Ballad of ‘Beau Brocade”


Taken from Henry Austin Dobson’s Old-World Idylls. London, SI, 1883.

‘Hark! I hear the sound of coaches!’ — BEGGAR’S OPERA.

SEVENTEEN hundred and thirty-nine: —
That was the date of this tale of mine.

First great GEORGE was buried and gone;
GEORGE the Second was plodding on.

LONDON then, as the ‘Guides’ aver,
Shared its glories with Westminster ;

And people of rank, to correct their ‘tone’,
Went out of town to Marybone.

Those were the days of the War with Spain,
PORTO-BELLO would soon be ta’en;

WHITEFIELD preached to the colliers grim,
Bishops in lawn sleeves preached at him;

WALPOLE talked of ‘a man and his price’;
Nobody’s virtue was over-nice: —

Those, in fine, were the brave days when
Coaches were stopped by. . Highwaymen!

And of all the knights of the gentle trade
Nobody bolder than ‘BEAU’ BROCADE’.

This they knew on the whole way down;
Best, — maybe, — at the ‘Oak and Crown’.

For timorous cits on their pilgrimage
Would ‘club’ for a ‘Guard’ to ride the stage:

And the Guard that rode on more than one
Was the Host of this hostel’s sister’s son.

Open we here on a March day fine,
Under the oak with the hanging sign.

There was Barber DICK with his basin by;
Cobbler JOE with the patch on his eye;

Portly product of Beef and Beer,
JOHN the host, he was standing near.

Straining and creaking, with wheels awry,
Lumbering came the ‘Plymouth Fly’;

Lumbering up from Bagshot Heath,
Guard in the basket armed to the teeth;

Passengers heavily armed inside;
Not the less surely the coach had been tried!

Tried! — but a couple of miles away,
By a well-dressed man! — in the open day!

Tried successfully, never a doubt, —
Pockets of passengers all turned out!

Cloak-bags rifled, and cushions ripped, —
Even an Ensign’s wallet stripped!

Even a Methodist hosier’s wife
Offered the choice of her Money or Life!

Highwayman’s manners no less polite,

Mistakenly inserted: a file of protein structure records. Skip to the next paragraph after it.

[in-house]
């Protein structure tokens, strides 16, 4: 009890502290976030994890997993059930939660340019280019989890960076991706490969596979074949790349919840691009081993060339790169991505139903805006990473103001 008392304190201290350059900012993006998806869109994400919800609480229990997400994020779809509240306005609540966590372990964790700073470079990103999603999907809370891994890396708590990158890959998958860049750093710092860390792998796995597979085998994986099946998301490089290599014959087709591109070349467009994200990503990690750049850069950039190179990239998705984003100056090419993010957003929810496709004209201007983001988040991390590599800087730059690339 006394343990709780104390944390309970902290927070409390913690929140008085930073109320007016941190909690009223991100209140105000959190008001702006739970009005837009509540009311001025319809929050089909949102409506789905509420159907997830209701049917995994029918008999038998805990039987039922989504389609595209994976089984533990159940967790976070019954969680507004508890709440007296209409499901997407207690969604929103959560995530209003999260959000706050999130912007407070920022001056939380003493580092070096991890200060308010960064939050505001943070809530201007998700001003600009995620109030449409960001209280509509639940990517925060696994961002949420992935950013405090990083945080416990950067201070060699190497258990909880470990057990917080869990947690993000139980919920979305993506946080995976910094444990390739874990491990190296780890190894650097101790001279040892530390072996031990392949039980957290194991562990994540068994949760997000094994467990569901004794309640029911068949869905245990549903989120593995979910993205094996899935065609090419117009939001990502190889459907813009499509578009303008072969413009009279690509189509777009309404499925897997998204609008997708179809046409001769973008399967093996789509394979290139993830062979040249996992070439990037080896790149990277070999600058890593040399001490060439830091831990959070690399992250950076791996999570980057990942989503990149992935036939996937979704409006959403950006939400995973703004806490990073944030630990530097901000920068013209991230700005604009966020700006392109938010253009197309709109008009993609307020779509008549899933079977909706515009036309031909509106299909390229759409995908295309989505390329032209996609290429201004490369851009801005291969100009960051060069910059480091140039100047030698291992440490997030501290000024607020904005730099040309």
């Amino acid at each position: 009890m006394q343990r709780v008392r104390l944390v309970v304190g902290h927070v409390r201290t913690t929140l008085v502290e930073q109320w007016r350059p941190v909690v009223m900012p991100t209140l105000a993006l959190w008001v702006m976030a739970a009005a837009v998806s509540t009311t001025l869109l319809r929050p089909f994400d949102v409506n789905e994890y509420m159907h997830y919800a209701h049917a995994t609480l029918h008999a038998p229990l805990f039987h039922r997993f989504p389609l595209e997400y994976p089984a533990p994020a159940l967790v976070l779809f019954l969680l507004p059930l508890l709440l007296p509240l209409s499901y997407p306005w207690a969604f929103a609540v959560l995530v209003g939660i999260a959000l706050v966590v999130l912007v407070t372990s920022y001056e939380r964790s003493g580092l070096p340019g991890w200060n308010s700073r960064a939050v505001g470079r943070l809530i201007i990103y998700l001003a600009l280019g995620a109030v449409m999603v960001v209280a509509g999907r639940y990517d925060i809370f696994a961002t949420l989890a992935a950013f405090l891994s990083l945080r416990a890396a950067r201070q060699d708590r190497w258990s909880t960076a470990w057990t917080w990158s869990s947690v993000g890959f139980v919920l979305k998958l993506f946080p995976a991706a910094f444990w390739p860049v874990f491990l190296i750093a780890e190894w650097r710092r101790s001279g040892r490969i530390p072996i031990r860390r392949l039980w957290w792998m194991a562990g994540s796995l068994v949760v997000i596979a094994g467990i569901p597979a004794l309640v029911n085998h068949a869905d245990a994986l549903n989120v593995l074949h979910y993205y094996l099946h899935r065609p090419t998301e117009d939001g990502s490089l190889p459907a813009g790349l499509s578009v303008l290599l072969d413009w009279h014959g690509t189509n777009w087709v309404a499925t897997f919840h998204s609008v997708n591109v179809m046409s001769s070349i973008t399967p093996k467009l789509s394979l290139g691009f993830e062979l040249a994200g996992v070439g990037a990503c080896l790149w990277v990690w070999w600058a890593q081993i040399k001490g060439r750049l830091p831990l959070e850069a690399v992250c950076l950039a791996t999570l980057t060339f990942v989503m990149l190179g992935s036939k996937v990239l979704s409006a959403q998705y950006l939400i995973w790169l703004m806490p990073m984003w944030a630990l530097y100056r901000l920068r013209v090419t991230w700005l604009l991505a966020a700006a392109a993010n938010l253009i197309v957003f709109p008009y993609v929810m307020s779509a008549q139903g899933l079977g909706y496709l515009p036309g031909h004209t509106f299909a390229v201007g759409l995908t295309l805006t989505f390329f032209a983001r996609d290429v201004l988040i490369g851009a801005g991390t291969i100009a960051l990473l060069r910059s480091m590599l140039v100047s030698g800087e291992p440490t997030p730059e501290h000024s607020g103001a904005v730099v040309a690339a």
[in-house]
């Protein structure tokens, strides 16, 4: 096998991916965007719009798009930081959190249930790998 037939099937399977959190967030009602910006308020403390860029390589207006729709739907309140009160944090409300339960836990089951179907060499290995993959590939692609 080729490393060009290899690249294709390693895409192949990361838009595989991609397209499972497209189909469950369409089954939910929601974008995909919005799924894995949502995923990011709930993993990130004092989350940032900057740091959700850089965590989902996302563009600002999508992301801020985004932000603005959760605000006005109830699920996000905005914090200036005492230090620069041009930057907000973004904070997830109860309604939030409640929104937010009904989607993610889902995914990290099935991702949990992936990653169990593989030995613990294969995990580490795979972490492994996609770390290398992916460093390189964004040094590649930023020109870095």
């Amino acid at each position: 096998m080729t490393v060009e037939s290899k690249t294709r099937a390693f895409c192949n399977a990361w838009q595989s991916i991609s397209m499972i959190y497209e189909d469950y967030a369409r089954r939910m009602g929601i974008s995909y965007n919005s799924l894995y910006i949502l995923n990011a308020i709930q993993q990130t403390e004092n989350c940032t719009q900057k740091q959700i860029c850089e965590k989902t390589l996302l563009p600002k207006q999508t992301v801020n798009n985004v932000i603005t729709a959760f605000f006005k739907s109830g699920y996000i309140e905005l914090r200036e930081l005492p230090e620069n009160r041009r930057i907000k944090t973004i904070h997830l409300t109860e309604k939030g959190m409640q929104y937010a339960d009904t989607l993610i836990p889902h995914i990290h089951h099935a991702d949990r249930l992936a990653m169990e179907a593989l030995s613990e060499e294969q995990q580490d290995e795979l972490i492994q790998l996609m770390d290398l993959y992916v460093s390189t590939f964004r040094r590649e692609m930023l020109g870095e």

Hoped that their coppers (returned) were right; —

Sorry to find the company poor,
Hoped next time they’d travel with more; —

Plucked them all at his ease, in short: —
Such was the ‘Plymouth Fly’s’ report.

Sympathy! horror! and wonderment!
‘Catch the Villain!’ (But Nobody went).

Hosier’s wife led into the Bar;
(That’s where the best strong waters are!)

Followed the tale of the hundred-and-one
Things that Somebody ought to have done.

Ensign (of BRAGG’S) made a terrible clangour:
But for the Ladies had drawn his hanger!

Robber, of course, was ‘BEAU BROCADE,’
Out-spoke DOLLY the Chambermaid.

Devonshire DOLLY, plump and red,
Spoke from the gallery overhead; —

Spoke it out boldly, staring hard: —
‘Why didn’t you shoot then, GEORGE the Guard?’

Spoke it out bolder, seeing him mute: —
‘ GEORGE the Guard, why didn’t you shoot?’

Portly JOHN grew pale and red,
( JOHN was afraid of her, people said ; )

Gasped that ‘ DOLLY was surely cracked,’
( JOHN was afraid of her — that’s a fact!)

GEORGE the Guard grew red and pale,
Slowly finished his quart of ale: —

‘Shoot? Why — Rabbit him! — didn’t he shoot?’
Muttered — ‘The Baggage was far too ‘cute!’

‘Shoot? Why he’d flashed the pan in his eye!’
Muttered — ‘She’d pay for it by and by!’
Further than this made no reply.

Nor could a further reply be made,
For GEORGEwas in league with ‘BEAU BROCADE’!

And JOHN the Host, in his wakefullest state,
Was not — on the whole — immaculate.

But nobody’s virtue was over-nice
When WALPOLE talked of ‘a man and his price’;

And wherever Purity found abode,
‘Twas certainly not on a posting road.


‘Forty’ followed to ‘Thirty-nine.’
Glorious days of the Hanover line!

Princes were born, and drums were banged;
Now and then batches of Highwaymen hanged.

Glorious news!’ — from the Spanish Main;
PORTO-BELLO at last was ta’en.

‘Glorious news!’ — for the liquor trade;
Nobody dreamed of ‘BEAU BROCADE.’

People were thinking of Spanish Crowns;
was coming from seaport towns!

Nobody dreamed of ‘BEAU BROCADE,’
Only DOLLY the Chambermaid!

Blessings on VERNON! Fill up the cans;
Money was coming in ‘Flys’ and ‘Vans.’